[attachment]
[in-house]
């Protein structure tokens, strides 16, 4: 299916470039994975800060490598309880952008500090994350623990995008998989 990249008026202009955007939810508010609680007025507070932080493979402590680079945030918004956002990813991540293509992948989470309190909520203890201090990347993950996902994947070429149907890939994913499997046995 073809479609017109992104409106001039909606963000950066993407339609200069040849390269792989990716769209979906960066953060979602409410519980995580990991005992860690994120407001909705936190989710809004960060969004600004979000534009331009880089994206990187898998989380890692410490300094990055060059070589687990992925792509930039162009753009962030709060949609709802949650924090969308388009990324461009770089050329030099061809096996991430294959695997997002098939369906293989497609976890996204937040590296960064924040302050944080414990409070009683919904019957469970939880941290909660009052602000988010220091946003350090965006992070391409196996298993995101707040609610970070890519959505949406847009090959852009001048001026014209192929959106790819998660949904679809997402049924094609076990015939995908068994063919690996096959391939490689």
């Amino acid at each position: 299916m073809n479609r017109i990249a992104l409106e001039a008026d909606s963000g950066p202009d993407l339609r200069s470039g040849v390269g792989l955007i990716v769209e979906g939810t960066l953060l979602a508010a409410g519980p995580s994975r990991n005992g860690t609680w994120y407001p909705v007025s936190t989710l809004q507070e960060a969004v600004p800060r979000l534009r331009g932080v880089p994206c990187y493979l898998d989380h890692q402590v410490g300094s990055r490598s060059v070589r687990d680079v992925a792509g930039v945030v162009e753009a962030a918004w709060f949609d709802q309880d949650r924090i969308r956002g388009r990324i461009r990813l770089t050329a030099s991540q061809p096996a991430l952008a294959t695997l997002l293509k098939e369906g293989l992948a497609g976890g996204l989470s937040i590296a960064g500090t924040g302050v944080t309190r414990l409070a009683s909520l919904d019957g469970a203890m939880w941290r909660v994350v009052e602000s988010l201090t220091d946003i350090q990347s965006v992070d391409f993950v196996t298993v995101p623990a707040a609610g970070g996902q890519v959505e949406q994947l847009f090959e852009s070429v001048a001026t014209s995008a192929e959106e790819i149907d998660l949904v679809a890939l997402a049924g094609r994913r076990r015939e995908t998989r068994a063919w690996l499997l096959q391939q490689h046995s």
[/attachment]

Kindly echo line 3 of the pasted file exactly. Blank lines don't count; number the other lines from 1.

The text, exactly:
């Amino acid at each position: 299916m073809n479609r017109i990249a992104l409106e001039a008026d909606s963000g950066p202009d993407l339609r200069s470039g040849v390269g792989l955007i990716v769209e979906g939810t960066l953060l979602a508010a409410g519980p995580s994975r990991n005992g860690t609680w994120y407001p909705v007025s936190t989710l809004q507070e960060a969004v600004p800060r979000l534009r331009g932080v880089p994206c990187y493979l898998d989380h890692q402590v410490g300094s990055r490598s060059v070589r687990d680079v992925a792509g930039v945030v162009e753009a962030a918004w709060f949609d709802q309880d949650r924090i969308r956002g388009r990324i461009r990813l770089t050329a030099s991540q061809p096996a991430l952008a294959t695997l997002l293509k098939e369906g293989l992948a497609g976890g996204l989470s937040i590296a960064g500090t924040g302050v944080t309190r414990l409070a009683s909520l919904d019957g469970a203890m939880w941290r909660v994350v009052e602000s988010l201090t220091d946003i350090q990347s965006v992070d391409f993950v196996t298993v995101p623990a707040a609610g970070g996902q890519v959505e949406q994947l847009f090959e852009s070429v001048a001026t014209s995008a192929e959106e790819i149907d998660l949904v679809a890939l997402a049924g094609r994913r076990r015939e995908t998989r068994a063919w690996l499997l096959q391939q490689h046995s």